Rachel Dolezal And The TERF Wars

I think of Rachel Dolezal in two contexts: one, that she is insanely cute, and two, that she forces a discussion on an issue society still can’t deal with. The conversation is just turning to transgendered people, and she wanted to push it into a realm literally unheard of: that of trans-racial people. (Note that a professor at George Washington University recently “came out” and admitted to the same thing — and avoided all of that backlash by declaring herself a terrible person, etc etc.) But I support Rachel. I don’t even know if she’s got her own back on this issue anymore. But I see that she has the right to define herself. Not to lie, of course, and expect anything good to happen. But the underlying issue shouldn’t be an issue at all.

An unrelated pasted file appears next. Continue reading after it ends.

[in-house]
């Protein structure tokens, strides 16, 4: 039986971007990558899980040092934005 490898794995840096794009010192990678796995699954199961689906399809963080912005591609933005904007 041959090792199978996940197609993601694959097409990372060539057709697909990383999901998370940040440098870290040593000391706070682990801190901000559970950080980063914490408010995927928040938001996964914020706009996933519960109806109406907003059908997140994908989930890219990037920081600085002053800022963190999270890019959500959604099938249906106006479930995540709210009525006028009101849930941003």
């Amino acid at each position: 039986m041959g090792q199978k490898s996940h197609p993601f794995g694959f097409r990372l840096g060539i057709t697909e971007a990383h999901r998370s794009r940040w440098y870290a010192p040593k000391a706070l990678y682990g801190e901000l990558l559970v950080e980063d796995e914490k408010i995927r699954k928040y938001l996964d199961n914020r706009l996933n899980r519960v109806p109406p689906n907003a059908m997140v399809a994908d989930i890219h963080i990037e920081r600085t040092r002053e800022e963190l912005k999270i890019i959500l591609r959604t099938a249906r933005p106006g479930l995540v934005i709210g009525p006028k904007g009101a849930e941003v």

The fact that this is another form of trans means that the logic of the TERF (trans-exclusionary radical feminist) would probably work here, as well. Certainly the idea of being trans-racial raised a million red flags, and received universal condemnation. But this same attitude, when applied by the TERFs to transgendered people raises its own million red flags, and receives almost as much criticism. JK Rowling has picked this very hill to die on, and her brand is now more toxic than Drano’s. Where is the line when it comes to appropriation? Is there one? Why is it appropriating to be black on the inside, and yet not when trans-gendered? Is there a line at all? Should there be? I don’t think there should.

Going with our gut is one of the most important skills we can learn in life. But specifically in terms of learning to listen to one’s intuition. A visceral reaction is not that. It’s a reflection of how far a person has yet to progress.